Friday, December 31, 2010

Wild Tam

I have a niece who's 12, and quite fashion conscious. Slouchy hats are 'in' this year, and she loves orange and bright colours. I didn't really have any orange yarn that I felt would make a good hat for her, especially after seeing the tam pattern Diana Sullivan posted. I stopped into my LYS for the first time since we moved here (I was able to hold off for 15 months!), and found some Berroco Sox Metallic that I thought would fit the bill. My only problems were finding the time--I had gifts to make that had to be mailed, and I had a long list of gifts I wanted to make that didn't have to be mailed....LOL. Plus I wanted the hat a little slouchier than what Diana's seemed to be. Although I've read of people on the Yahoo lists making this hat, there aren't too many pictures or blog posts about it. I didn't have much to go on to figure it out.
I don't recall exactly what I did with my first effort....but it resulted in many more rows than the original pattern, which meant when I joined it to the ribbed band, it was very pouffy (lets not go into how on the first try of joining it, I made a math mistake and had to redo it!). It looked more like a wool shower cap than a slouchy hat.
For the second try, I loosened up the tension, and cast on 50st instead of the 45 in the pattern. To work these extra 5 sts into the short rowing and keep the same number of rows per wedge as Diana's pattern, I put a needle into work about every 10 rows, when the carriage was on the left (the pattern has you put the needles into work while the carriage is on the right, and as you do that every time the carriage is on the right, the extra sts have to be worked while COL, or I guess you could put two sts into work every 10 rows when COR....).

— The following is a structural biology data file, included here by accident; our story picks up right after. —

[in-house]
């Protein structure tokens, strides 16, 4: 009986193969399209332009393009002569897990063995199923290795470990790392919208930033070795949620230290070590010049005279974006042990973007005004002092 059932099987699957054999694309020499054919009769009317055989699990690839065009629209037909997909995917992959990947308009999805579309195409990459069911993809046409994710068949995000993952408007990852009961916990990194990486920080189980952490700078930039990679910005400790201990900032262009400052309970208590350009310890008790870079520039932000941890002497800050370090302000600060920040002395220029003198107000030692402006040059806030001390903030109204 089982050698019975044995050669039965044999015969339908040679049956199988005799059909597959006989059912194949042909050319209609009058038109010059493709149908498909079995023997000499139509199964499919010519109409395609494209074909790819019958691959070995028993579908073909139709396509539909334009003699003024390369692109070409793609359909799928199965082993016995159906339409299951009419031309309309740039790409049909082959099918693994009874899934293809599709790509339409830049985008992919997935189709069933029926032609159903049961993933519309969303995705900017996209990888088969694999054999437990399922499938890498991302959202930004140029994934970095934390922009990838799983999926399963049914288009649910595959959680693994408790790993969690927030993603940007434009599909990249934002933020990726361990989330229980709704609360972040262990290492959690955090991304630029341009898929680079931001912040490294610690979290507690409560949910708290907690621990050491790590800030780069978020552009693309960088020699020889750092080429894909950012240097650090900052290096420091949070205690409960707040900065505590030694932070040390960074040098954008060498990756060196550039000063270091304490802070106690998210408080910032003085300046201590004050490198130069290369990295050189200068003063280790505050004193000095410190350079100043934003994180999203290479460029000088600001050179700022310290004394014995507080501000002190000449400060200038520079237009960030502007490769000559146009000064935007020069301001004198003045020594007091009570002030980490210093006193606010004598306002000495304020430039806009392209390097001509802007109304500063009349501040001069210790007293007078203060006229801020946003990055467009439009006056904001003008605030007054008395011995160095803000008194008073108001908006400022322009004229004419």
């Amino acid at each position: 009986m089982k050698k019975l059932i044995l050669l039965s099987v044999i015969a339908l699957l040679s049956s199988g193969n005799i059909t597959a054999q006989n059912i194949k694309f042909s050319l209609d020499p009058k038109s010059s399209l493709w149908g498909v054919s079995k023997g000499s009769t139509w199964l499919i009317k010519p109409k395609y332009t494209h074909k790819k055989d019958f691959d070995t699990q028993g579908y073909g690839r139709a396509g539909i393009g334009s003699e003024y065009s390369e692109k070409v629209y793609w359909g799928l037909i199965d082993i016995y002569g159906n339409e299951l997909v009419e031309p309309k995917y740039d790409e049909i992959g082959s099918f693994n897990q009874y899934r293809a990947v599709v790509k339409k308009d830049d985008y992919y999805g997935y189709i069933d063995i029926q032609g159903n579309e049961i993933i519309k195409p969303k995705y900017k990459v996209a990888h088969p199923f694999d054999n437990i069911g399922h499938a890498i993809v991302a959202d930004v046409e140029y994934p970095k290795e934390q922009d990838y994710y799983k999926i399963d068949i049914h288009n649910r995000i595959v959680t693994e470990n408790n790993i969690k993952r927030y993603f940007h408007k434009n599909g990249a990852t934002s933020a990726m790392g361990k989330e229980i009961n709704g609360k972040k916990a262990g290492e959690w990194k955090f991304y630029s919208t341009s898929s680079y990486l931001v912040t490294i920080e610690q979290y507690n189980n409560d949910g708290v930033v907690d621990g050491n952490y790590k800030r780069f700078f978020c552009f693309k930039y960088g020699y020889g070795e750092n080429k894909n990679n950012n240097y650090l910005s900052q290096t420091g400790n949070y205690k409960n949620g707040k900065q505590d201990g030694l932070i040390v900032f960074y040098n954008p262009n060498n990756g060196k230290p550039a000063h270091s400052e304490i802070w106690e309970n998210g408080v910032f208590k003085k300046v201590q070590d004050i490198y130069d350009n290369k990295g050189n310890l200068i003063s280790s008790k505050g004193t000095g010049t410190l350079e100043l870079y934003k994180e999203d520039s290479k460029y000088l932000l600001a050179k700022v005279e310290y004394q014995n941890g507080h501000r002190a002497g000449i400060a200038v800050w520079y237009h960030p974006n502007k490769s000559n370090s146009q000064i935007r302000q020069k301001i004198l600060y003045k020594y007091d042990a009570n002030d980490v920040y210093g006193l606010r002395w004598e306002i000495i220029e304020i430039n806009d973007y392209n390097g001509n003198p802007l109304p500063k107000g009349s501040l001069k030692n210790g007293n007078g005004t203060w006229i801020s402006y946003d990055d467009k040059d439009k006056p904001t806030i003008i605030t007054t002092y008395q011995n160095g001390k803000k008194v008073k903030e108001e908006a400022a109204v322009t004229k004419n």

I kept the original ribbed band and re-hung it. I had figured out that there were about 33 ribbed stitches per wedge, so I'd pull forward 33 st and hang one wedge. I did the joining and took it off the machine. It still seemed a little pouffy, but I hoped steam would help.
I think the above is the pre-steamed picture. I tried using a dinner plate, but mine were too small. I used a platter, and it was still a little small. I steamed it as much as I could on the platter, then put it on the head. I think I should have let it cool before moving it though, as I think the ribbing got stretched going over the platter as I took it off.It smoothed out quite a bit. I think using a looser tension helped to not get quite a sharp edge to the tam that you can see in others' pictures. I am not a great hat model, and my hair was all pulled up. It's not quite as orange as I would have liked, but I had showed her the failed first attempt, and she did like the could she not--it has metallic glitter in it, LOL!
I haven't gotten it to her yet, I was hoping to get something else made with the leftover yarn. Diana says the tam takes just a smidge under 50gr, but this one took 62gr. That doesn't leave me enough to make fingerless gloves, but I have a few ideas...
(More details are on my Ravelry page).

1 comment:

CrazyCarla said...

LOL I have square dinner plates... not a round one in the house! I have used pie plates and wicker paper plate holders to shape some of my tams. I do love the colors you used.